However, getting the right amount of insulin is no easy task. Many factors affect the body’s need for insulin. Exercise decreases the need. Foods that are higher in carbohydrates increase the need. Stress and other moods can affect the need for insulin, as can illness or hormonal shifts, such as those that occur with menstruation.

People with diabetes often have to make adjustments to their insulin doses. If they make a mistake and take too much, an extremely low blood sugar level (hypoglycemia) can occur. If they give themselves too little insulin, their blood sugar levels rise (hyperglycemia). Either condition can be very dangerous.

According to Dr. Alyson Myers, director of inpatient diabetes at North Shore University Hospital, in Manhasset, N.Y., “If someone comes in with hypoglycemia, you think, ‘Oh, they overdid it.’ And, sometimes when people come in with hyperglycemia or DKA (a complication of hyperglycemia), the intention to self-harm can be missed.”

Myers is also the lead author of the review, published recently in the journal Current Diabetes Reviews.

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It’s not clear exactly how high the rates of suicide are in people with diabetes, though Myers said the rates are higher than in the general population.

Plus, an attempt at suicide using insulin or other blood sugar-lowering medications may ultimately fail. “The body is a resilient thing,” Myers said, explaining that the body has ways to protect itself, such as releasing a natural form of sugar from the liver.

Instead of automatically assuming there was an error in care, Myers recommended that physicians consider the possibility of a suicide attempt or self-harm through the use of insulin and other medications.

She suggested that doctors follow the guidelines from the diabetes association on psychosocial care for people with diabetes that includes a multi-disciplinary team, including a behavioral health specialist.

McAuliffe-Fogarty agreed that when doctors see patients — whether it’s in the hospital or for an office visit — they should screen for psychosocial concerns.

If a doctor identifies a potential concern, “refer to a mental health care provider so people can get the help they need to live a full and happy life,” she said.

Given that 20 percent to 25 percent of people with diabetes screen positive for depressive symptoms at some point, people may need help sometimes.

“If you see signs of depression, changes in people’s sleep patterns or eating behaviors, a loss of interest in things they once enjoyed; if they say things like, ‘when I’m not here things will be better,’ or express an intention to self-harm, make an appointment with a mental health-care provider. People often need some help coping and figuring out how to deal with things,” McAuliffe-Fogarty said.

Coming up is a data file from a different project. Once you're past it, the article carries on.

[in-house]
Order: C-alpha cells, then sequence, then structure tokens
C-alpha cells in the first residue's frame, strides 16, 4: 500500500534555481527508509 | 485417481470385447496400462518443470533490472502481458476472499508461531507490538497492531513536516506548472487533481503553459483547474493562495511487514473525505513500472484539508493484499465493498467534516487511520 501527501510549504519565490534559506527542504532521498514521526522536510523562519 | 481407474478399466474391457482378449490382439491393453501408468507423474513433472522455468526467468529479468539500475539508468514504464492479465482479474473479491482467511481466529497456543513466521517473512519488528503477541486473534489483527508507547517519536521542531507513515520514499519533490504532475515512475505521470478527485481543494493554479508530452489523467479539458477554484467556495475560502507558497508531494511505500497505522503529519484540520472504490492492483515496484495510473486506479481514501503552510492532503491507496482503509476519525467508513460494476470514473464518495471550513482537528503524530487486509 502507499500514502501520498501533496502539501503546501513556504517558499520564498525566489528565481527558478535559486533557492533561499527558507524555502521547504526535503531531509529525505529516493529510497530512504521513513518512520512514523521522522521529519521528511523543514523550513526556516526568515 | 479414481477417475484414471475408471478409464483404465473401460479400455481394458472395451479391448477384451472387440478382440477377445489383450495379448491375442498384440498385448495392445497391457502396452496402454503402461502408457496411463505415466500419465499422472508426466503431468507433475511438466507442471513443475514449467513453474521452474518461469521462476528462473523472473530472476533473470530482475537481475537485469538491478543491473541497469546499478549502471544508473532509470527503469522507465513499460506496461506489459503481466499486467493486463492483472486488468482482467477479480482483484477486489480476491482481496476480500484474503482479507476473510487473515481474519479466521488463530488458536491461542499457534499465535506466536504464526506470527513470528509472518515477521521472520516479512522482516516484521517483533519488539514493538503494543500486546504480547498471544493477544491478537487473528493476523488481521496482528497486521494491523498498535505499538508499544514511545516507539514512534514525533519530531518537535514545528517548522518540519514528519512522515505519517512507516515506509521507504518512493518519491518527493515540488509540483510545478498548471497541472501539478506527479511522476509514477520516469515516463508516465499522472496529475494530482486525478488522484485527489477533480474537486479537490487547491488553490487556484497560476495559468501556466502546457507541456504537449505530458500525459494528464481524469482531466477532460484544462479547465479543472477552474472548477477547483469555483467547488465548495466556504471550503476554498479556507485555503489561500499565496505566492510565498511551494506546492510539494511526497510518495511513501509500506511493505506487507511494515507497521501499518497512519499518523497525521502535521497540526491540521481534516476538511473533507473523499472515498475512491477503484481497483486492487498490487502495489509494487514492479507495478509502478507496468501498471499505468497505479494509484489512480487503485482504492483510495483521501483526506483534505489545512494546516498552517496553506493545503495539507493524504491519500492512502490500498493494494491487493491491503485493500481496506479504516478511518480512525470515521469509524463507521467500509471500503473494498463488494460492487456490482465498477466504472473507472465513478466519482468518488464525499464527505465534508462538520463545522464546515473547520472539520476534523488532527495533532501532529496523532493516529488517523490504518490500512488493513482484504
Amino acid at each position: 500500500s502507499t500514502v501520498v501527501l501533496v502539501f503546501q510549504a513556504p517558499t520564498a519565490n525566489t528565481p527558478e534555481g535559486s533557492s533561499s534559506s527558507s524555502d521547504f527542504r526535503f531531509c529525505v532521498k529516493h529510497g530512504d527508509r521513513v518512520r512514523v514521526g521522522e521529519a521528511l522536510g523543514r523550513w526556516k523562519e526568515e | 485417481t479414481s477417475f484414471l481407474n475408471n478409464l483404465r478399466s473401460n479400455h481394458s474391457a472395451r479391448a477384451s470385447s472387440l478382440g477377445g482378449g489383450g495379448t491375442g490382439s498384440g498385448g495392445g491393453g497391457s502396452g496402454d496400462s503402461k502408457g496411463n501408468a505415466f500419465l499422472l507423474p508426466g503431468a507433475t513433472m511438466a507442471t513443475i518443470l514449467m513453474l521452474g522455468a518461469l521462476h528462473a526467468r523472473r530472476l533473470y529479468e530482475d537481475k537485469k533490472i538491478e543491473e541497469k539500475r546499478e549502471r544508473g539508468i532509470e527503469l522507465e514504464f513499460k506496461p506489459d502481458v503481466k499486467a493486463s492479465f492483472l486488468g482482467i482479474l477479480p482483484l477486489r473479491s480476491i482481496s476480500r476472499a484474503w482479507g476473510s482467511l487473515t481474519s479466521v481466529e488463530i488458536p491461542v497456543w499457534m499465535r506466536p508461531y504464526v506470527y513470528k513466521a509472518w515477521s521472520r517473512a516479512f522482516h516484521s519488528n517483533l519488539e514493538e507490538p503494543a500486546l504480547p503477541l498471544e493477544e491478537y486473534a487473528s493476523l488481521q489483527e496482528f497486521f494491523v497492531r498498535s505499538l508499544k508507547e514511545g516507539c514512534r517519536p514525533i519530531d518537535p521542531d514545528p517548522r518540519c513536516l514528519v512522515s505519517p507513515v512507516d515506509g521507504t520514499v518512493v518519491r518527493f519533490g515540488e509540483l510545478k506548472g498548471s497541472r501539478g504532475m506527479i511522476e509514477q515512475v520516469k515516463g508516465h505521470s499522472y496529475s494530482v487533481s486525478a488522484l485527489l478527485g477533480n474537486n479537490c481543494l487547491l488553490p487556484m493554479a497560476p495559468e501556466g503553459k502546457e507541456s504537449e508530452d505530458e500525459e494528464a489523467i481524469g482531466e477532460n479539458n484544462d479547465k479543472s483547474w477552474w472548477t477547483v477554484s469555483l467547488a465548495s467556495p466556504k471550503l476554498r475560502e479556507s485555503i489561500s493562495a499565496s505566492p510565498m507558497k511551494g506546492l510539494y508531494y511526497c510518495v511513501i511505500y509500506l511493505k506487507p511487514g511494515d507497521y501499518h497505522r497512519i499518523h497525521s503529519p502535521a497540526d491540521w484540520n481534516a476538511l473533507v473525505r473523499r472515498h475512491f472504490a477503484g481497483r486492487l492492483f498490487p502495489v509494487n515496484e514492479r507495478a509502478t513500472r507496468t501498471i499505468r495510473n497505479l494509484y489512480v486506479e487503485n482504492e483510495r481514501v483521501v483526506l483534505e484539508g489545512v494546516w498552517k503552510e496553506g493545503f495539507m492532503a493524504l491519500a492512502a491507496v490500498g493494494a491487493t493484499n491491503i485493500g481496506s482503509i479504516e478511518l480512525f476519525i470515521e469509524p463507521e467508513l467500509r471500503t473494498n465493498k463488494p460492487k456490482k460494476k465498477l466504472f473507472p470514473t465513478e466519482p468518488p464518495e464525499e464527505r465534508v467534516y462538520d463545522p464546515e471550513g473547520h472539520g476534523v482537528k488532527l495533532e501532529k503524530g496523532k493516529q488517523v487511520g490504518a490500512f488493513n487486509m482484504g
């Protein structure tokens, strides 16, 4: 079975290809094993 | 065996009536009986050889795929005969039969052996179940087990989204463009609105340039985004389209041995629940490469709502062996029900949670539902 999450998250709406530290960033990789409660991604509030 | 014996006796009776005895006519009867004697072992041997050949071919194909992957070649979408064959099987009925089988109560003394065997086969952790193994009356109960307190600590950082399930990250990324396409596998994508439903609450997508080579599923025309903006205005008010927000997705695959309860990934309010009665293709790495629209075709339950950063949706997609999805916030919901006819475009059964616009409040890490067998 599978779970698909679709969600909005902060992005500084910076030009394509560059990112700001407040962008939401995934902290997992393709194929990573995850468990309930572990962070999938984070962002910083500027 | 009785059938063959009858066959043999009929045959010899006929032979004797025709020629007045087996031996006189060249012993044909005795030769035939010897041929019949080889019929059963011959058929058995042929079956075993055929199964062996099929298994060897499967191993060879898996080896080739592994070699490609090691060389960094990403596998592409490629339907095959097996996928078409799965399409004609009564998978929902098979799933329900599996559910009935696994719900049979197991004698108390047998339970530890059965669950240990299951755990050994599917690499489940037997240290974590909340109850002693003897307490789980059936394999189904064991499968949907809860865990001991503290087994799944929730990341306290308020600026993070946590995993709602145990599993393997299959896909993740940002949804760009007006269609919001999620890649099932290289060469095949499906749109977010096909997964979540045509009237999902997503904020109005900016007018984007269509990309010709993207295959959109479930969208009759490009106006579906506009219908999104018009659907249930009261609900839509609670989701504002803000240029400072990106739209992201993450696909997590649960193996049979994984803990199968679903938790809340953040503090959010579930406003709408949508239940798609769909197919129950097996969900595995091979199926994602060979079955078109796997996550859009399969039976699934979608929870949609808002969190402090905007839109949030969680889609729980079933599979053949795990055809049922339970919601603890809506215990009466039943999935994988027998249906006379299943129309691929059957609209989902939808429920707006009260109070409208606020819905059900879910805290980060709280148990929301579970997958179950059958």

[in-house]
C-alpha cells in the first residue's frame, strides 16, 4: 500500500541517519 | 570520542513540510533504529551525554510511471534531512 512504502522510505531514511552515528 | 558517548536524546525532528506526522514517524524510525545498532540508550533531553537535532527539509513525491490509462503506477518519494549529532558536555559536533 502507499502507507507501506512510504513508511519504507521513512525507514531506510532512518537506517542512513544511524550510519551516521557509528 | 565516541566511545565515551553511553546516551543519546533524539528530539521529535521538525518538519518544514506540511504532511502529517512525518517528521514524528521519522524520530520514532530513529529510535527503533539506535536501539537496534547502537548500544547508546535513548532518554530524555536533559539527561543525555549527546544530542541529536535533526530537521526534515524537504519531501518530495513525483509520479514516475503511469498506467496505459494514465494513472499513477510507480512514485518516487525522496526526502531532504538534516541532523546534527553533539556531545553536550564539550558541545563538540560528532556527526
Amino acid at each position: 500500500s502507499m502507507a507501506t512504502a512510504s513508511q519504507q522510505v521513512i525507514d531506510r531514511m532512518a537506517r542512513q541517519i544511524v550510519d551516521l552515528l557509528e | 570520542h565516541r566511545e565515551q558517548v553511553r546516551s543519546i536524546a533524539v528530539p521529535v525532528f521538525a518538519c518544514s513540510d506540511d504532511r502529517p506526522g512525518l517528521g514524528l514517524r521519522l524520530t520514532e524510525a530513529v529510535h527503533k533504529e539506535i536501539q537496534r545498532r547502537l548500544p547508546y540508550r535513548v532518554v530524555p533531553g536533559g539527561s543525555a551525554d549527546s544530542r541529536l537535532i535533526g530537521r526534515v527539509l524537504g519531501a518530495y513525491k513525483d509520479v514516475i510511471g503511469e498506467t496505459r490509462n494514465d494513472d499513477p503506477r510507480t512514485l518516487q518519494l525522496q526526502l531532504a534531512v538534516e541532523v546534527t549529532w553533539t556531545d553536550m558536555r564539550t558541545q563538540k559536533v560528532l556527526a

“If you’re very nervous that they might harm themselves, call their doctor or bring them to the hospital. Or call 911 if you think they’re in immediate trouble,” she advised.

If you’re concerned that a loved one or friend may be considering suicide, McAuliffe-Fogarty said it’s OK to ask, though some people consider the word suicide to be taboo. “Ask, ‘Are you thinking of hurting yourself or thinking of not being here?’ Sometimes people are relieved and will open up.”

But McAuliffe-Fogarty also cautioned that every misuse of insulin may not be a deliberate act of self-harm.

“It’s not always self-harm or a suicide attempt,” she stressed.

One such example, “Some people use insulin omission to lose weight. It’s a type of disordered eating, but they’re not trying to hurt themselves,” she explained.

Getty Images/iStockphoto

Olivia Yang was stunned when she learned she had type 2 diabetes six years ago, when she was 19. Her doctor was shocked, too. In fact, her physician tested her twice to be sure there wasn’t some mistake. Yang was young, had a normal weight for her 5-foot-2-inch frame, and didn’t consider herself a particularly bad eater. She certainly didn’t seem like someone at risk.


Ten signs of uncontrolled diabetes

Uncontrolled diabetes can be fatal. It can also lower quality of life.

People who do not manage the condition well may develop uncontrolled diabetes, which causes dangerously high blood glucose. This can trigger a cascade of symptoms, ranging from mood changes to organ damage.

People with type 1 diabetes, a disease that causes the body to attack insulin-producing cells in the pancreas, are diagnosed, typically, in childhood. However, as many as a third of adults with the most common type 2 diabetes variant of the disorder, do not know they have it. Without taking measures to treat it, these people can develop uncontrolled diabetes.

The following 10 symptoms are signs of uncontrolled diabetes. Anyone experiencing them should consult a doctor promptly.

High blood glucose readings are the most obvious symptom of uncontrolled diabetes.

As diabetes raises blood sugar levels, many people with diabetes think it is normal to have high blood glucose. Normally, however, diabetes medication and lifestyle changes should bring blood glucose within target ranges.

If blood glucose is still uncontrolled, or if it is steadily rising, it may be time for an individual to review their management plan.


Diabetes can harm the immune system, making people more prone to infections. A person with diabetes who suddenly gets more infections, or who takes longer to heal from an infection they have had before, should see a doctor.